Interferon-γ alters expression of endothelial cell-surface glycosphingolipids

Baiba K. Gillard, Mary A. Jones, Ann A. Turner, Dorothy E. Lewis, Donald M. Marcus

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32 Scopus citations


Our previous work on human endothelial cell (EC) glycosphingolipids (GSLs) demonstrated that these cells contain a large diversity of GSLs, predominantly with lacto core structures. In order to evaluate the role of GSLs as EC antigens and receptors, we investigated their cell-surface expression on confluent EC monolayers and ECs activated by interferon-γ (IFN-γ) and interleukin-1 (IL-1). IFN-γ activation of endothelial cells resulted in a small change in GSL composition, but greatly increased surface expression of gangliosides and decreased surface expression of neutral GSLs. In particular, surface expression of the major neutral GSL, globoside, decreased three- to fourfold as measured both by galactose oxidase labeling and by binding of the anti-globoside monoclonal antibody 9G7. IFN-γ did not significantly alter the total cell content of globoside, as measured by metabolic labeling, but rather altered the ratio of accessible cell surface to intracellular globoside. Two mechanisms appear to contribute to the decreased cell-surface globoside expression. IFN-γ treatment increased the relative proportion of intracellular globoside which is associated with the cell cytoskeleton. IFN-γ treatment also caused more of the cell-surface globoside to be inaccessible to antibody, and both neuraminidase and trypsin treatment of the cells increased globoside accessibility. IL-1 treatment increased total cell GSL content, but did not alter GSL composition or cell-surface binding by six anti-carbohydrate antibodies. The specific modulation of cell-surface GSLs by IFN-γ suggests that GSLs may play a role in the altered adhesive and receptor activities of IFN-γ-activated ECS.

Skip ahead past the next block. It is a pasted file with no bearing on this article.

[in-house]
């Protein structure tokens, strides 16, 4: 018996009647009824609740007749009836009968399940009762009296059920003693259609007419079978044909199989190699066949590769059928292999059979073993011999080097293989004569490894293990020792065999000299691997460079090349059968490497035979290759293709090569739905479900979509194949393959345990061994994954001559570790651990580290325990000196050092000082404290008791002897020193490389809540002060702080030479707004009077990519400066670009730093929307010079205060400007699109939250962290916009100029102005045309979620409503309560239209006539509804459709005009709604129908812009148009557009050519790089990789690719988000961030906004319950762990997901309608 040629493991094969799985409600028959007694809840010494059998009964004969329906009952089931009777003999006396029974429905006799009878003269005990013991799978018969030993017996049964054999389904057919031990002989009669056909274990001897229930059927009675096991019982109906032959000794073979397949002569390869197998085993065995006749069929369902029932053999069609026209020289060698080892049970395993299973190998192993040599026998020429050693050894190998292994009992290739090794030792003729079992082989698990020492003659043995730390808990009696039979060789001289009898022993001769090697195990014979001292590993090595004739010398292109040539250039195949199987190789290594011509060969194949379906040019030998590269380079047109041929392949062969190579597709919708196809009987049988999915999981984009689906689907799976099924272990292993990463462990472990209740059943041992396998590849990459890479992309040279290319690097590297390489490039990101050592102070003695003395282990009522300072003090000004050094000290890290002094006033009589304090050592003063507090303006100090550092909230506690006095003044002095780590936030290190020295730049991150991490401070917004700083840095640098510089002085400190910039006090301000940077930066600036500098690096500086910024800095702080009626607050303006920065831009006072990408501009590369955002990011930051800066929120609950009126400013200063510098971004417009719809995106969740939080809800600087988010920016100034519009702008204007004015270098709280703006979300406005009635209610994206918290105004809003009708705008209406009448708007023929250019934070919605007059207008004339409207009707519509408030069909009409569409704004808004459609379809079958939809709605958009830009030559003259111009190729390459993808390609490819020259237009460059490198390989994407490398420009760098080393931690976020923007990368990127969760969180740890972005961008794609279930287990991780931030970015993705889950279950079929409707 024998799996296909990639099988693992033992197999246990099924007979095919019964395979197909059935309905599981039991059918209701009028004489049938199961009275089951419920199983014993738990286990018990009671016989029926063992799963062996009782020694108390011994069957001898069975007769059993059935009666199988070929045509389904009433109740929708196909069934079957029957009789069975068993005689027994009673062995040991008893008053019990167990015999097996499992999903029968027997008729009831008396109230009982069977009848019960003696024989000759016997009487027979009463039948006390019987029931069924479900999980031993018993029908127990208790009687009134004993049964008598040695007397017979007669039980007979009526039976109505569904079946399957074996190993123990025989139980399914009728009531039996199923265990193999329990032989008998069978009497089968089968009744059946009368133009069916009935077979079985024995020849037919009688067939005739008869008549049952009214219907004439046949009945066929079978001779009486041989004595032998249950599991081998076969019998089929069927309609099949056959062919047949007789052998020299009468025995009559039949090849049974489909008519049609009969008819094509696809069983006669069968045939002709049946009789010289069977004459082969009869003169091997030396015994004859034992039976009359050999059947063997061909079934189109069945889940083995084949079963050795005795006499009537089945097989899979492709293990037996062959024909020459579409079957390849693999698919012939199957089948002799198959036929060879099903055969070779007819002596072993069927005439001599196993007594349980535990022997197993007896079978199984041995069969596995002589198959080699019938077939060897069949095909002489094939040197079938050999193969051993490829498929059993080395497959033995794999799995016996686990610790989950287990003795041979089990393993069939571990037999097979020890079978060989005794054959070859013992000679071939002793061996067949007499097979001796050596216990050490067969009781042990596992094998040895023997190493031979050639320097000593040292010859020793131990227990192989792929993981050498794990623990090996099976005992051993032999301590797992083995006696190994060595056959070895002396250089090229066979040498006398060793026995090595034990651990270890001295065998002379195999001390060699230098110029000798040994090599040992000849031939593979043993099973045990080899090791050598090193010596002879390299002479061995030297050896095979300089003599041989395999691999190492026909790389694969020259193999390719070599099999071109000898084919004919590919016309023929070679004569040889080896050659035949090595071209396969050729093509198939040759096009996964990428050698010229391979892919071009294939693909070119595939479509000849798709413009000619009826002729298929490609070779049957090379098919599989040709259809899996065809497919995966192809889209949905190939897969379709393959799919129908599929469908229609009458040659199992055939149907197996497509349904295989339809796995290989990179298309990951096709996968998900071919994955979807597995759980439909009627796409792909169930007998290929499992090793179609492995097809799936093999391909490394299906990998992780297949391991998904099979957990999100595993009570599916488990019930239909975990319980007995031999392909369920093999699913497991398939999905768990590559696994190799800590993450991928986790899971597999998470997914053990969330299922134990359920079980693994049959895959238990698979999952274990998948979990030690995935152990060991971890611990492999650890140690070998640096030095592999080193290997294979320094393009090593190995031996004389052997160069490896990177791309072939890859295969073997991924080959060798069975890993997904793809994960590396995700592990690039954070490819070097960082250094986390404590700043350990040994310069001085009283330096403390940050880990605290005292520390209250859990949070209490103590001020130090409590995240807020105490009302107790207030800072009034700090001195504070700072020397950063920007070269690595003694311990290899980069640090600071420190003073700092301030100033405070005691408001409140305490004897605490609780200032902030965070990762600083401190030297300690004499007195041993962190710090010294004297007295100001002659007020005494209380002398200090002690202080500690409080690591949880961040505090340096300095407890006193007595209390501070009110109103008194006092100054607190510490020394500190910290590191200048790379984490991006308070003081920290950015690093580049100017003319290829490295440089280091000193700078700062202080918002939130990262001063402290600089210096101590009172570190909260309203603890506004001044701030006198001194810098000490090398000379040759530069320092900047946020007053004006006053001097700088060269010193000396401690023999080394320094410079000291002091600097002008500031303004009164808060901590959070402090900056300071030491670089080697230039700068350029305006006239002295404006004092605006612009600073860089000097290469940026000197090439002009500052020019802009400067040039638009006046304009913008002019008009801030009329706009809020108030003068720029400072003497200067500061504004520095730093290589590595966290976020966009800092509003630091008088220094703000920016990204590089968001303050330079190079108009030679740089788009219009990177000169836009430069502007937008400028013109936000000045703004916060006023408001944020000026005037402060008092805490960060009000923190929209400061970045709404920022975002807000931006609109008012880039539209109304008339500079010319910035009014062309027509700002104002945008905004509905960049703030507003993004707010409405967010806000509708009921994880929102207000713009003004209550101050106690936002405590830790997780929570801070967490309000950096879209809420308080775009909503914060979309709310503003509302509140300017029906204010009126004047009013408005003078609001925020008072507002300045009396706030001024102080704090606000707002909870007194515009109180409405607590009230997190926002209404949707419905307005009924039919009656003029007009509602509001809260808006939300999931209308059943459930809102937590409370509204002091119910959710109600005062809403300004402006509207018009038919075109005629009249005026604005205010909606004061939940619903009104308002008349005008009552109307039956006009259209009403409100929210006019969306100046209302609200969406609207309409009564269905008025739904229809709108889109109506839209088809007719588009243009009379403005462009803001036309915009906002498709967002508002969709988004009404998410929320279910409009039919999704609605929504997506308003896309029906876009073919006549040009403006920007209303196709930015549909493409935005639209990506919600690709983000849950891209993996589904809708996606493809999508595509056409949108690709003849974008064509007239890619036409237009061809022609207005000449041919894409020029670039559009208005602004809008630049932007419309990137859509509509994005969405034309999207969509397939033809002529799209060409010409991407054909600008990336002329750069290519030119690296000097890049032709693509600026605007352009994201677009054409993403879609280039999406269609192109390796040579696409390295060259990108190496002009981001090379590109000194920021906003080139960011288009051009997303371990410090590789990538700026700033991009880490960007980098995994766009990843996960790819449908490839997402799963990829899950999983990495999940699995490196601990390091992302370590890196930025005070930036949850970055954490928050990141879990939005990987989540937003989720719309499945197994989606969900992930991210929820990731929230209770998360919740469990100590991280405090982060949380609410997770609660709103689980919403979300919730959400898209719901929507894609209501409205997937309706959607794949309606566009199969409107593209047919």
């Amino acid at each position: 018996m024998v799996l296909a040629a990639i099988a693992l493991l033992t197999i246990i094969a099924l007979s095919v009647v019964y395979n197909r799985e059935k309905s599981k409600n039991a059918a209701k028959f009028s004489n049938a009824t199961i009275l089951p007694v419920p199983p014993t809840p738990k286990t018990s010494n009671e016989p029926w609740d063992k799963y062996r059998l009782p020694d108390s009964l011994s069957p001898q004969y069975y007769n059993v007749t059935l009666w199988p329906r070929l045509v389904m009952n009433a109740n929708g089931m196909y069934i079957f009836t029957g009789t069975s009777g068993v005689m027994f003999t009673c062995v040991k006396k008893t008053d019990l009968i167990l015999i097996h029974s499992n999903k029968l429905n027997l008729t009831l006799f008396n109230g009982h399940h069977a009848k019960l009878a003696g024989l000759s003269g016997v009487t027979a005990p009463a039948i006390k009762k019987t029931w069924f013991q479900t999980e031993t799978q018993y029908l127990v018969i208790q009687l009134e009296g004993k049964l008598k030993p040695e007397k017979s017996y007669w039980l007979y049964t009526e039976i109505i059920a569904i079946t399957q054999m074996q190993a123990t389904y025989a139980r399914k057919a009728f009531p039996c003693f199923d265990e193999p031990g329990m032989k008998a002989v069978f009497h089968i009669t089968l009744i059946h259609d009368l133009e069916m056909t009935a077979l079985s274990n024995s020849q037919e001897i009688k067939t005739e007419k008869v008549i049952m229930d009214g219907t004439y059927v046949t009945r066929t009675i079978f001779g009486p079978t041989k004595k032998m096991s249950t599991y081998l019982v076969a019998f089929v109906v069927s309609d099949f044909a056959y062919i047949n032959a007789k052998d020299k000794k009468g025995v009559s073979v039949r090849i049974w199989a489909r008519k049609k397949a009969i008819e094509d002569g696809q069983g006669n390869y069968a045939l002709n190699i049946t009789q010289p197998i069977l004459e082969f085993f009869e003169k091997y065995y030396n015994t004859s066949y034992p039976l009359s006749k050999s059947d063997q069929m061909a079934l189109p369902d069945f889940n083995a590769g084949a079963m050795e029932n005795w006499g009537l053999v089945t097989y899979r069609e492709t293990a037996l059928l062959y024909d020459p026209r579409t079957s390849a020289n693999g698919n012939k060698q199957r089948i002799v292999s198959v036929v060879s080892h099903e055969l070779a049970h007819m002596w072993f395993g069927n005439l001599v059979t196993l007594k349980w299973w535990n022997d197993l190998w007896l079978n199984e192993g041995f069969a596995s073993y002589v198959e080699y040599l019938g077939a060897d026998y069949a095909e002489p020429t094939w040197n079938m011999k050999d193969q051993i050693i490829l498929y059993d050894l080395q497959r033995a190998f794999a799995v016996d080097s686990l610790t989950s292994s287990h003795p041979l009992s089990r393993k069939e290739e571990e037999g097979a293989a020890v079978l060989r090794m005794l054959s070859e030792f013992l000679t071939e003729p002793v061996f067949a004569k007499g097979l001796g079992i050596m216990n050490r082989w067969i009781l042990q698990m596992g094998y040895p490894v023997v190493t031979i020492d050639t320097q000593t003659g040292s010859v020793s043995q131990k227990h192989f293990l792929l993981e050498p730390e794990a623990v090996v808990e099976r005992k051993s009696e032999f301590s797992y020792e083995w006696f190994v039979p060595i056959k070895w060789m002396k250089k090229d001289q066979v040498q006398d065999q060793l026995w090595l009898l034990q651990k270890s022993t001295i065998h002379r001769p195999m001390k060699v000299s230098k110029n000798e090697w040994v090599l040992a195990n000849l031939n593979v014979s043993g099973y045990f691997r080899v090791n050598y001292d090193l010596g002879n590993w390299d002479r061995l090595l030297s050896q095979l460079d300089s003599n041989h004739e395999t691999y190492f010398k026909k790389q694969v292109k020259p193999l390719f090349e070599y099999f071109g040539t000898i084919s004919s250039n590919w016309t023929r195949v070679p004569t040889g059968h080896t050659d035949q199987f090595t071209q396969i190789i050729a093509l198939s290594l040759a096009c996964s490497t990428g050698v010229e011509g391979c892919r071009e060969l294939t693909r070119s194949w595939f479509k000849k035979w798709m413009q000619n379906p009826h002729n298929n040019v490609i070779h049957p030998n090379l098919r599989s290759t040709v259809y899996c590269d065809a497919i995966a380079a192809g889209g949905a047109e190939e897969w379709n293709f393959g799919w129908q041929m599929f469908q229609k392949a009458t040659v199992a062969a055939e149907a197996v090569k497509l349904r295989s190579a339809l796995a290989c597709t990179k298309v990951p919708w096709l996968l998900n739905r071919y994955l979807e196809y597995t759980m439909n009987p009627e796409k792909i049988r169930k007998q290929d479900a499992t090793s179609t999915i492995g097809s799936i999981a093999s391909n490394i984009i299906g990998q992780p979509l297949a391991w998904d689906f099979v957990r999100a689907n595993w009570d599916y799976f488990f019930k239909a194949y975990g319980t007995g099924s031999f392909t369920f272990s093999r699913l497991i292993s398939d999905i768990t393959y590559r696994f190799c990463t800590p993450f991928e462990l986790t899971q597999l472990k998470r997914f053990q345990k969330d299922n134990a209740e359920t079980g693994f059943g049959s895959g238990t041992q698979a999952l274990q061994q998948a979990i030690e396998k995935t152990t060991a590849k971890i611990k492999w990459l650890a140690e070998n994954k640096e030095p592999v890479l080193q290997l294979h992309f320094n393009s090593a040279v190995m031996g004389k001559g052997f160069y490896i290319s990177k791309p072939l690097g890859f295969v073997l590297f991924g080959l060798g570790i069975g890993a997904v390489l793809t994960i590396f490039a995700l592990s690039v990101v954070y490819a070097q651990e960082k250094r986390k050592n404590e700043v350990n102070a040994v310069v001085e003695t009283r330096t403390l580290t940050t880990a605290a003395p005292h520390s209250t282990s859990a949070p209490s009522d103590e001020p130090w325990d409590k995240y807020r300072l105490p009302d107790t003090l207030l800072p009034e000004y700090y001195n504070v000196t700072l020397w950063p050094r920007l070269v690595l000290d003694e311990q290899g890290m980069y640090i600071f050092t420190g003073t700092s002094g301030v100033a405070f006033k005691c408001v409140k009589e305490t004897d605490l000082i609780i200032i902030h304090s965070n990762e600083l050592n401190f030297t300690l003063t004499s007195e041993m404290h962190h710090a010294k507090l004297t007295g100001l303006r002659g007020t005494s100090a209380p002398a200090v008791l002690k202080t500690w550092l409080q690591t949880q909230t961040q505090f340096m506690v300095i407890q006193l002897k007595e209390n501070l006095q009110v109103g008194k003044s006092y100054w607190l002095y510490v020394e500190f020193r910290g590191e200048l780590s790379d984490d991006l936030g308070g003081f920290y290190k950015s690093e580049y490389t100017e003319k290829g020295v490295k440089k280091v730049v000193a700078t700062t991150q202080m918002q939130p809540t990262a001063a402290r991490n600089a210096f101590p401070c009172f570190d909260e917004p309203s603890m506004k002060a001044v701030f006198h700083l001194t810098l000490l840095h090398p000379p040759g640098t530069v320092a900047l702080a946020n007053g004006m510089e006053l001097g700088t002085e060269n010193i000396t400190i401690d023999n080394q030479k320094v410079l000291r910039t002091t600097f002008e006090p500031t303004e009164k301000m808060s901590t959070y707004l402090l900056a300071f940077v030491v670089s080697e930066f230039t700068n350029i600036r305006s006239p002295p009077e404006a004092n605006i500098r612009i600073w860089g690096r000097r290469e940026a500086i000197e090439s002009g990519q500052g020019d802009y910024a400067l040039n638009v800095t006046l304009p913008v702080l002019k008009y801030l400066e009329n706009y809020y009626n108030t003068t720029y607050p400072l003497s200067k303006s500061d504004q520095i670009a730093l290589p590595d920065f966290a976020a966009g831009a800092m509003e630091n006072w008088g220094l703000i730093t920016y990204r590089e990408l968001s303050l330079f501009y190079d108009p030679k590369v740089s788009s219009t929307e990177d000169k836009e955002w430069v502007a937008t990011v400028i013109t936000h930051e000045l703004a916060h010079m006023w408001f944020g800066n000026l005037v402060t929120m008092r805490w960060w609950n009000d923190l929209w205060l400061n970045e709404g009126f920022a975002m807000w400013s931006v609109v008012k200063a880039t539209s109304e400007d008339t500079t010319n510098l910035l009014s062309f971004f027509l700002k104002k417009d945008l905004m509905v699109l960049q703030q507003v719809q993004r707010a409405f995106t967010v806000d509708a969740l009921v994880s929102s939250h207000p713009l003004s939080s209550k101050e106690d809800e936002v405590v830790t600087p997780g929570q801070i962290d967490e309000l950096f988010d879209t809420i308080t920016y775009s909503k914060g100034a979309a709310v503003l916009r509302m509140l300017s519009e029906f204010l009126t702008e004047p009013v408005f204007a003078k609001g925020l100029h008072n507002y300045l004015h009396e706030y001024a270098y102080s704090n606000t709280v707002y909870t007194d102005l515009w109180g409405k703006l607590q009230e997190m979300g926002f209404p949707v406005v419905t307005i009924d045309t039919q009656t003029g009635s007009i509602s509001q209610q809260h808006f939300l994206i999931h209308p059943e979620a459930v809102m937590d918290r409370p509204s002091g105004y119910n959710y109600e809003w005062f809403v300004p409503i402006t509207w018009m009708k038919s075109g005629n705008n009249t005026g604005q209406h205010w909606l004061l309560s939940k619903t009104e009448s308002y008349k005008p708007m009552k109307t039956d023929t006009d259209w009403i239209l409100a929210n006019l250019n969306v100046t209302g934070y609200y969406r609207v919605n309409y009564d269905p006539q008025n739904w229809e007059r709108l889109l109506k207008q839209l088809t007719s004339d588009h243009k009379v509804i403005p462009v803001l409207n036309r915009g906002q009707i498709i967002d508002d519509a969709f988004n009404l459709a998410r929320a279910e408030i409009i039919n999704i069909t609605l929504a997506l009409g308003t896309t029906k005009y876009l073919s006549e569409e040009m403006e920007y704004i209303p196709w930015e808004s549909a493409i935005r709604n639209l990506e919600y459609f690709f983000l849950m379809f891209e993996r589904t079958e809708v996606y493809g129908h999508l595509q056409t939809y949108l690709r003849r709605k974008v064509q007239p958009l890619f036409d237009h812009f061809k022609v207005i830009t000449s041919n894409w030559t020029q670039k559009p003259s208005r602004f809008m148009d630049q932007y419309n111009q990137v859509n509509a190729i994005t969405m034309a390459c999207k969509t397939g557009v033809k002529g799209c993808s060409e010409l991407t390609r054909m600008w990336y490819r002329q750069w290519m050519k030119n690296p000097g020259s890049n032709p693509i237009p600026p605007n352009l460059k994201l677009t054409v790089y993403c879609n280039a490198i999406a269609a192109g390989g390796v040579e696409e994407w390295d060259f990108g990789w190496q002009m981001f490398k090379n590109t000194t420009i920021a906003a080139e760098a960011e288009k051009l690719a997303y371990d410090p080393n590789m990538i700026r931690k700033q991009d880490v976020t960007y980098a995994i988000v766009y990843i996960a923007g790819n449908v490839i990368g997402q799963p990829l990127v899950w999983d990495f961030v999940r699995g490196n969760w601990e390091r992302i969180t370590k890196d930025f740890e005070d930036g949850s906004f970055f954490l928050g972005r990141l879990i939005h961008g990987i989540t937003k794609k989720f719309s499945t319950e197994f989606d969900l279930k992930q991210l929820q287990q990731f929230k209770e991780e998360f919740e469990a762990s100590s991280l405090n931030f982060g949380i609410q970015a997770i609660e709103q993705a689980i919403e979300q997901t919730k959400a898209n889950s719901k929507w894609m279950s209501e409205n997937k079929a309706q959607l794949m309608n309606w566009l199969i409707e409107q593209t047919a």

Original languageEnglish (US)
Pages (from-to)122-129
Number of pages8
JournalArchives of Biochemistry and Biophysics
Issue number1
StatePublished - May 15 1990

ASJC Scopus subject areas

  • Biophysics
  • Biochemistry
  • Molecular Biology


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